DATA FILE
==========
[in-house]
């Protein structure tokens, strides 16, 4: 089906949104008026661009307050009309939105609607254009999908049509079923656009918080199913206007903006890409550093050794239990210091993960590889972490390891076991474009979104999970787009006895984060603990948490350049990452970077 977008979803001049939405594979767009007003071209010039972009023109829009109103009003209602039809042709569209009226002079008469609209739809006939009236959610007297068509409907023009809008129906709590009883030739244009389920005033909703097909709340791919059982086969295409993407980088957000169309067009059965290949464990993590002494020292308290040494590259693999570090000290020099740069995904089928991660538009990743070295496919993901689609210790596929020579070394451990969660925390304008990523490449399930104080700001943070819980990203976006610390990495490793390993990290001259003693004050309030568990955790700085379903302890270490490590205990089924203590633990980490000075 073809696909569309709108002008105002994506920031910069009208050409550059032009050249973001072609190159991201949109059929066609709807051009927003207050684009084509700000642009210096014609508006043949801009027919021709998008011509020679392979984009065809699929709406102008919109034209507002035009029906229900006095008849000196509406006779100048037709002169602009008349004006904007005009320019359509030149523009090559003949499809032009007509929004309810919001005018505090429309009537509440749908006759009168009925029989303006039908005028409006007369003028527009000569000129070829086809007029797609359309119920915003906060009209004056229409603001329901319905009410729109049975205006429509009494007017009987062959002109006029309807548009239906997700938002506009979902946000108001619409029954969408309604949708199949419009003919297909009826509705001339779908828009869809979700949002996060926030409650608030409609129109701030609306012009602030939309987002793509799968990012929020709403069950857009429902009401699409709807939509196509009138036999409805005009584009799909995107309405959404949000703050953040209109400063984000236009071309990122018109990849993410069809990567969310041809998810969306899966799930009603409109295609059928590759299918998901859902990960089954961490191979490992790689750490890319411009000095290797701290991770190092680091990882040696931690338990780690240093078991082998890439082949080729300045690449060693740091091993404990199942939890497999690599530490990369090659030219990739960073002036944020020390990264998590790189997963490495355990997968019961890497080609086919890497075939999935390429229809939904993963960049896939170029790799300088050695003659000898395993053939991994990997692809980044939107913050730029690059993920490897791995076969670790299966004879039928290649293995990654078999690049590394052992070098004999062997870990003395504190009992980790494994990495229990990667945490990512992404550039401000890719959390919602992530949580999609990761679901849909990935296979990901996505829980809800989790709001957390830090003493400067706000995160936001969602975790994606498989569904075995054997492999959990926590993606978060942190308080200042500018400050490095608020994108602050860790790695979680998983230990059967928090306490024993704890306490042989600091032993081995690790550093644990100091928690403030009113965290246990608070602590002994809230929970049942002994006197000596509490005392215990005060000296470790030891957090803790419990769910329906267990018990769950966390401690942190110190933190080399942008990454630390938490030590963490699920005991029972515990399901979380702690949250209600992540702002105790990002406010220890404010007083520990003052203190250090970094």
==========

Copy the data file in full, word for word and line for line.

[in-house]
């Protein structure tokens, strides 16, 4: 089906949104008026661009307050009309939105609607254009999908049509079923656009918080199913206007903006890409550093050794239990210091993960590889972490390891076991474009979104999970787009006895984060603990948490350049990452970077 977008979803001049939405594979767009007003071209010039972009023109829009109103009003209602039809042709569209009226002079008469609209739809006939009236959610007297068509409907023009809008129906709590009883030739244009389920005033909703097909709340791919059982086969295409993407980088957000169309067009059965290949464990993590002494020292308290040494590259693999570090000290020099740069995904089928991660538009990743070295496919993901689609210790596929020579070394451990969660925390304008990523490449399930104080700001943070819980990203976006610390990495490793390993990290001259003693004050309030568990955790700085379903302890270490490590205990089924203590633990980490000075 073809696909569309709108002008105002994506920031910069009208050409550059032009050249973001072609190159991201949109059929066609709807051009927003207050684009084509700000642009210096014609508006043949801009027919021709998008011509020679392979984009065809699929709406102008919109034209507002035009029906229900006095008849000196509406006779100048037709002169602009008349004006904007005009320019359509030149523009090559003949499809032009007509929004309810919001005018505090429309009537509440749908006759009168009925029989303006039908005028409006007369003028527009000569000129070829086809007029797609359309119920915003906060009209004056229409603001329901319905009410729109049975205006429509009494007017009987062959002109006029309807548009239906997700938002506009979902946000108001619409029954969408309604949708199949419009003919297909009826509705001339779908828009869809979700949002996060926030409650608030409609129109701030609306012009602030939309987002793509799968990012929020709403069950857009429902009401699409709807939509196509009138036999409805005009584009799909995107309405959404949000703050953040209109400063984000236009071309990122018109990849993410069809990567969310041809998810969306899966799930009603409109295609059928590759299918998901859902990960089954961490191979490992790689750490890319411009000095290797701290991770190092680091990882040696931690338990780690240093078991082998890439082949080729300045690449060693740091091993404990199942939890497999690599530490990369090659030219990739960073002036944020020390990264998590790189997963490495355990997968019961890497080609086919890497075939999935390429229809939904993963960049896939170029790799300088050695003659000898395993053939991994990997692809980044939107913050730029690059993920490897791995076969670790299966004879039928290649293995990654078999690049590394052992070098004999062997870990003395504190009992980790494994990495229990990667945490990512992404550039401000890719959390919602992530949580999609990761679901849909990935296979990901996505829980809800989790709001957390830090003493400067706000995160936001969602975790994606498989569904075995054997492999959990926590993606978060942190308080200042500018400050490095608020994108602050860790790695979680998983230990059967928090306490024993704890306490042989600091032993081995690790550093644990100091928690403030009113965290246990608070602590002994809230929970049942002994006197000596509490005392215990005060000296470790030891957090803790419990769910329906267990018990769950966390401690942190110190933190080399942008990454630390938490030590963490699920005991029972515990399901979380702690949250209600992540702002105790990002406010220890404010007083520990003052203190250090970094």